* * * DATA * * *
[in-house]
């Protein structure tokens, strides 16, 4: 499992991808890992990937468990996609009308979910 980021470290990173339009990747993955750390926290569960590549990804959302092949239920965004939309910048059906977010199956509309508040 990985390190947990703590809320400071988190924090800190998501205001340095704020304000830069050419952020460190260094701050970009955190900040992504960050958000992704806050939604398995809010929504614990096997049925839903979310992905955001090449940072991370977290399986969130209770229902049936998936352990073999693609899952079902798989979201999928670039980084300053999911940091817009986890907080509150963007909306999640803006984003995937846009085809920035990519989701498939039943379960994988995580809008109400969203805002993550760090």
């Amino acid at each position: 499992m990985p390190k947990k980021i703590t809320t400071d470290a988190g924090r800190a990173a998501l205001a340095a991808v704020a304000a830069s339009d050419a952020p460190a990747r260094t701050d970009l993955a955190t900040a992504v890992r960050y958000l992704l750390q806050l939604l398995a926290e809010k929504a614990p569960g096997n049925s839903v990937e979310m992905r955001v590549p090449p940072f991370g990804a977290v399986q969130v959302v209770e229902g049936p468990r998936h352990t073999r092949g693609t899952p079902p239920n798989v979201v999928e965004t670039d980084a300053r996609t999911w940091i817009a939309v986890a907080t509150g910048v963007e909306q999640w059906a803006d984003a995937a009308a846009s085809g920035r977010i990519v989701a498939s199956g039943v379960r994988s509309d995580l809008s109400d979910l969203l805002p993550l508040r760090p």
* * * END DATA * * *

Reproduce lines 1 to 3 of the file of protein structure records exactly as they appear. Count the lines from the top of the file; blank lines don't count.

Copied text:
[in-house]
């Protein structure tokens, strides 16, 4: 499992991808890992990937468990996609009308979910 980021470290990173339009990747993955750390926290569960590549990804959302092949239920965004939309910048059906977010199956509309508040 990985390190947990703590809320400071988190924090800190998501205001340095704020304000830069050419952020460190260094701050970009955190900040992504960050958000992704806050939604398995809010929504614990096997049925839903979310992905955001090449940072991370977290399986969130209770229902049936998936352990073999693609899952079902798989979201999928670039980084300053999911940091817009986890907080509150963007909306999640803006984003995937846009085809920035990519989701498939039943379960994988995580809008109400969203805002993550760090």
């Amino acid at each position: 499992m990985p390190k947990k980021i703590t809320t400071d470290a988190g924090r800190a990173a998501l205001a340095a991808v704020a304000a830069s339009d050419a952020p460190a990747r260094t701050d970009l993955a955190t900040a992504v890992r960050y958000l992704l750390q806050l939604l398995a926290e809010k929504a614990p569960g096997n049925s839903v990937e979310m992905r955001v590549p090449p940072f991370g990804a977290v399986q969130v959302v209770e229902g049936p468990r998936h352990t073999r092949g693609t899952p079902p239920n798989v979201v999928e965004t670039d980084a300053r996609t999911w940091i817009a939309v986890a907080t509150g910048v963007e909306q999640w059906a803006d984003a995937a009308a846009s085809g920035r977010i990519v989701a498939s199956g039943v379960r994988s509309d995580l809008s109400d979910l969203l805002p993550l508040r760090p």